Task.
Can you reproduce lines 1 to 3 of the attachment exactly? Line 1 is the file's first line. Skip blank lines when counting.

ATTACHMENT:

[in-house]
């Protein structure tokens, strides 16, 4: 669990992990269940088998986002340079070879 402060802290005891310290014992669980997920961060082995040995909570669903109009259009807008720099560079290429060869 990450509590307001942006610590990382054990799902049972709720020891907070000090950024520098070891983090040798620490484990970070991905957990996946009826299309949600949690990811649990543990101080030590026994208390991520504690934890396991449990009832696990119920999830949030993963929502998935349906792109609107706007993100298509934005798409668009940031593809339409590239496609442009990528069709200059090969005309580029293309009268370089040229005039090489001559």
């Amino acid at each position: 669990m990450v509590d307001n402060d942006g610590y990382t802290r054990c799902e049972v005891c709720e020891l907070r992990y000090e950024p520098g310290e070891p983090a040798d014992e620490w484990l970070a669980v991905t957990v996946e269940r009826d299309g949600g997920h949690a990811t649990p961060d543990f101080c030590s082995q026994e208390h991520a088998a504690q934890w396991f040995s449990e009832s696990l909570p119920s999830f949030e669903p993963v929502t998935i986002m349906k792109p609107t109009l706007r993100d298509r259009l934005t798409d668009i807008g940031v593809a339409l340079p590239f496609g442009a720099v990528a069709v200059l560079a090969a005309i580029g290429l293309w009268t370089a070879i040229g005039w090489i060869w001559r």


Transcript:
[in-house]
């Protein structure tokens, strides 16, 4: 669990992990269940088998986002340079070879 402060802290005891310290014992669980997920961060082995040995909570669903109009259009807008720099560079290429060869 990450509590307001942006610590990382054990799902049972709720020891907070000090950024520098070891983090040798620490484990970070991905957990996946009826299309949600949690990811649990543990101080030590026994208390991520504690934890396991449990009832696990119920999830949030993963929502998935349906792109609107706007993100298509934005798409668009940031593809339409590239496609442009990528069709200059090969005309580029293309009268370089040229005039090489001559």
């Amino acid at each position: 669990m990450v509590d307001n402060d942006g610590y990382t802290r054990c799902e049972v005891c709720e020891l907070r992990y000090e950024p520098g310290e070891p983090a040798d014992e620490w484990l970070a669980v991905t957990v996946e269940r009826d299309g949600g997920h949690a990811t649990p961060d543990f101080c030590s082995q026994e208390h991520a088998a504690q934890w396991f040995s449990e009832s696990l909570p119920s999830f949030e669903p993963v929502t998935i986002m349906k792109p609107t109009l706007r993100d298509r259009l934005t798409d668009i807008g940031v593809a339409l340079p590239f496609g442009a720099v990528a069709v200059l560079a090969a005309i580029g290429l293309w009268t370089a070879i040229g005039w090489i060869w001559r």